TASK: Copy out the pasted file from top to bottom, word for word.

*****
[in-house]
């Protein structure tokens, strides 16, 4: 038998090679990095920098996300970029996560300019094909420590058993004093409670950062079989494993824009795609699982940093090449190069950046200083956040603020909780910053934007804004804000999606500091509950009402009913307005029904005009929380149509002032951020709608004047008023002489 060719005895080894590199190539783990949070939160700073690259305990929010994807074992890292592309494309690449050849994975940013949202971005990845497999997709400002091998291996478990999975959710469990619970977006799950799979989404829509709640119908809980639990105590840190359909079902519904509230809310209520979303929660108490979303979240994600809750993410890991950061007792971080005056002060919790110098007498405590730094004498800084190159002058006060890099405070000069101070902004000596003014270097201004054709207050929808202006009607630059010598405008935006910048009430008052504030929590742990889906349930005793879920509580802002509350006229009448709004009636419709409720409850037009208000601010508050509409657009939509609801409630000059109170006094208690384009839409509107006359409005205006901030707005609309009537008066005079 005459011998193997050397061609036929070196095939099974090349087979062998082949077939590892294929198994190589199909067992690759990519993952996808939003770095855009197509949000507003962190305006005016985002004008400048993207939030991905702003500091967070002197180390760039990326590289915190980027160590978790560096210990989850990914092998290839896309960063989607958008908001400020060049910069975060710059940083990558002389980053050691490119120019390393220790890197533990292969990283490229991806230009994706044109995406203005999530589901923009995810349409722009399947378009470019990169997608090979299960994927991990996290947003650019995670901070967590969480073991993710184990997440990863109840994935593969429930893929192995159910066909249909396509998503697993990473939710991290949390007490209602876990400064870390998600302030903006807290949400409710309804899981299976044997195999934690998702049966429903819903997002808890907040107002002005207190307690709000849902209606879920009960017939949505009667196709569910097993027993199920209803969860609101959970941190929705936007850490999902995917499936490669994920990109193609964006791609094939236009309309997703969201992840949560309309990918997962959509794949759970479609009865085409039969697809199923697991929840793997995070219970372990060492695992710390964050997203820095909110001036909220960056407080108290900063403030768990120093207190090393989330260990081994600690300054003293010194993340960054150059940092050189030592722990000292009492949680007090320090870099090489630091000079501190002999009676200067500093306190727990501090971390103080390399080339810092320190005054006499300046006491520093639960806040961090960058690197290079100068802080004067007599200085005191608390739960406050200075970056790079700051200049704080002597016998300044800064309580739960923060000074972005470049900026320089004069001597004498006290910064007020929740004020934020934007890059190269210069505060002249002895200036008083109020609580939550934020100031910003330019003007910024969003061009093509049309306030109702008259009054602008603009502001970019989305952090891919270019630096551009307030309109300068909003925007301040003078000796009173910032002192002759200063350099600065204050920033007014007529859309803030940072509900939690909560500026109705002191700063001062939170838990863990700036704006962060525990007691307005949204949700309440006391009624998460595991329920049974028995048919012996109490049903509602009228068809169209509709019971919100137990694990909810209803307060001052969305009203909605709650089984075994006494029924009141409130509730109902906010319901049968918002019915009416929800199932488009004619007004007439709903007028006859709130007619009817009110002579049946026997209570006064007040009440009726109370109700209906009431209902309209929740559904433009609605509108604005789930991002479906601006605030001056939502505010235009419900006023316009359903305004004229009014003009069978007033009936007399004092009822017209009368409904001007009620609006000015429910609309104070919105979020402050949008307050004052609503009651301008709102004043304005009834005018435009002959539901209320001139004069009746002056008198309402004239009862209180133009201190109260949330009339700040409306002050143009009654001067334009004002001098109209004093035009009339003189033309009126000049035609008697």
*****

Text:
[in-house]
């Protein structure tokens, strides 16, 4: 038998090679990095920098996300970029996560300019094909420590058993004093409670950062079989494993824009795609699982940093090449190069950046200083956040603020909780910053934007804004804000999606500091509950009402009913307005029904005009929380149509002032951020709608004047008023002489 060719005895080894590199190539783990949070939160700073690259305990929010994807074992890292592309494309690449050849994975940013949202971005990845497999997709400002091998291996478990999975959710469990619970977006799950799979989404829509709640119908809980639990105590840190359909079902519904509230809310209520979303929660108490979303979240994600809750993410890991950061007792971080005056002060919790110098007498405590730094004498800084190159002058006060890099405070000069101070902004000596003014270097201004054709207050929808202006009607630059010598405008935006910048009430008052504030929590742990889906349930005793879920509580802002509350006229009448709004009636419709409720409850037009208000601010508050509409657009939509609801409630000059109170006094208690384009839409509107006359409005205006901030707005609309009537008066005079 005459011998193997050397061609036929070196095939099974090349087979062998082949077939590892294929198994190589199909067992690759990519993952996808939003770095855009197509949000507003962190305006005016985002004008400048993207939030991905702003500091967070002197180390760039990326590289915190980027160590978790560096210990989850990914092998290839896309960063989607958008908001400020060049910069975060710059940083990558002389980053050691490119120019390393220790890197533990292969990283490229991806230009994706044109995406203005999530589901923009995810349409722009399947378009470019990169997608090979299960994927991990996290947003650019995670901070967590969480073991993710184990997440990863109840994935593969429930893929192995159910066909249909396509998503697993990473939710991290949390007490209602876990400064870390998600302030903006807290949400409710309804899981299976044997195999934690998702049966429903819903997002808890907040107002002005207190307690709000849902209606879920009960017939949505009667196709569910097993027993199920209803969860609101959970941190929705936007850490999902995917499936490669994920990109193609964006791609094939236009309309997703969201992840949560309309990918997962959509794949759970479609009865085409039969697809199923697991929840793997995070219970372990060492695992710390964050997203820095909110001036909220960056407080108290900063403030768990120093207190090393989330260990081994600690300054003293010194993340960054150059940092050189030592722990000292009492949680007090320090870099090489630091000079501190002999009676200067500093306190727990501090971390103080390399080339810092320190005054006499300046006491520093639960806040961090960058690197290079100068802080004067007599200085005191608390739960406050200075970056790079700051200049704080002597016998300044800064309580739960923060000074972005470049900026320089004069001597004498006290910064007020929740004020934020934007890059190269210069505060002249002895200036008083109020609580939550934020100031910003330019003007910024969003061009093509049309306030109702008259009054602008603009502001970019989305952090891919270019630096551009307030309109300068909003925007301040003078000796009173910032002192002759200063350099600065204050920033007014007529859309803030940072509900939690909560500026109705002191700063001062939170838990863990700036704006962060525990007691307005949204949700309440006391009624998460595991329920049974028995048919012996109490049903509602009228068809169209509709019971919100137990694990909810209803307060001052969305009203909605709650089984075994006494029924009141409130509730109902906010319901049968918002019915009416929800199932488009004619007004007439709903007028006859709130007619009817009110002579049946026997209570006064007040009440009726109370109700209906009431209902309209929740559904433009609605509108604005789930991002479906601006605030001056939502505010235009419900006023316009359903305004004229009014003009069978007033009936007399004092009822017209009368409904001007009620609006000015429910609309104070919105979020402050949008307050004052609503009651301008709102004043304005009834005018435009002959539901209320001139004069009746002056008198309402004239009862209180133009201190109260949330009339700040409306002050143009009654001067334009004002001098109209004093035009009339003189033309009126000049035609008697």